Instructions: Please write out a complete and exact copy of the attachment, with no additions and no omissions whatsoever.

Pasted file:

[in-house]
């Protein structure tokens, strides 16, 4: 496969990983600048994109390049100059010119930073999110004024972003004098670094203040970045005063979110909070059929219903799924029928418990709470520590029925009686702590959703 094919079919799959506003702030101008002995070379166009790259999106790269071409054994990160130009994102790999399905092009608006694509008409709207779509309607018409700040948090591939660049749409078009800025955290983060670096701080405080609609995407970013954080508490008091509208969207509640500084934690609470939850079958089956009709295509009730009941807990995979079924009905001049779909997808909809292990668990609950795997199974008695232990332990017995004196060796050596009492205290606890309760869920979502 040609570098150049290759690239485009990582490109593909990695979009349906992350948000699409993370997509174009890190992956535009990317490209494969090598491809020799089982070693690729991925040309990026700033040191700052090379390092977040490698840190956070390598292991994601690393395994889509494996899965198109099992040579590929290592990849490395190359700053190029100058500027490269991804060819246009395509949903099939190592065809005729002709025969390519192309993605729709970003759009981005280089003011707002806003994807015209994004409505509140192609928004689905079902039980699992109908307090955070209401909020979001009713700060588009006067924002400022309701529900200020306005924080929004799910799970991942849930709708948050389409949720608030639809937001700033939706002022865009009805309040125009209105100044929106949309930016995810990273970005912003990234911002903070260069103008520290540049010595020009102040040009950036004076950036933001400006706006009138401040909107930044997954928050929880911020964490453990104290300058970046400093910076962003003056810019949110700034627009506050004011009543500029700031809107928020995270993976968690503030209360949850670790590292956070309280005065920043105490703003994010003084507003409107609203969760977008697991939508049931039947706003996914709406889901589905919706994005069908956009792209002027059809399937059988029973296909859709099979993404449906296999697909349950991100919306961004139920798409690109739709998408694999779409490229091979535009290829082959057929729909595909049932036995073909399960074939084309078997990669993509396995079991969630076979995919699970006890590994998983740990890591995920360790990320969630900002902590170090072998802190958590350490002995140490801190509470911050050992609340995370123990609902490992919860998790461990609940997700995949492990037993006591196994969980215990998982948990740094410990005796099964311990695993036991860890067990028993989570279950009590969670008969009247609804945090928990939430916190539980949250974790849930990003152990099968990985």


[in-house]
């Protein structure tokens, strides 16, 4: 496969990983600048994109390049100059010119930073999110004024972003004098670094203040970045005063979110909070059929219903799924029928418990709470520590029925009686702590959703 094919079919799959506003702030101008002995070379166009790259999106790269071409054994990160130009994102790999399905092009608006694509008409709207779509309607018409700040948090591939660049749409078009800025955290983060670096701080405080609609995407970013954080508490008091509208969207509640500084934690609470939850079958089956009709295509009730009941807990995979079924009905001049779909997808909809292990668990609950795997199974008695232990332990017995004196060796050596009492205290606890309760869920979502 040609570098150049290759690239485009990582490109593909990695979009349906992350948000699409993370997509174009890190992956535009990317490209494969090598491809020799089982070693690729991925040309990026700033040191700052090379390092977040490698840190956070390598292991994601690393395994889509494996899965198109099992040579590929290592990849490395190359700053190029100058500027490269991804060819246009395509949903099939190592065809005729002709025969390519192309993605729709970003759009981005280089003011707002806003994807015209994004409505509140192609928004689905079902039980699992109908307090955070209401909020979001009713700060588009006067924002400022309701529900200020306005924080929004799910799970991942849930709708948050389409949720608030639809937001700033939706002022865009009805309040125009209105100044929106949309930016995810990273970005912003990234911002903070260069103008520290540049010595020009102040040009950036004076950036933001400006706006009138401040909107930044997954928050929880911020964490453990104290300058970046400093910076962003003056810019949110700034627009506050004011009543500029700031809107928020995270993976968690503030209360949850670790590292956070309280005065920043105490703003994010003084507003409107609203969760977008697991939508049931039947706003996914709406889901589905919706994005069908956009792209002027059809399937059988029973296909859709099979993404449906296999697909349950991100919306961004139920798409690109739709998408694999779409490229091979535009290829082959057929729909595909049932036995073909399960074939084309078997990669993509396995079991969630076979995919699970006890590994998983740990890591995920360790990320969630900002902590170090072998802190958590350490002995140490801190509470911050050992609340995370123990609902490992919860998790461990609940997700995949492990037993006591196994969980215990998982948990740094410990005796099964311990695993036991860890067990028993989570279950009590969670008969009247609804945090928990939430916190539980949250974790849930990003152990099968990985």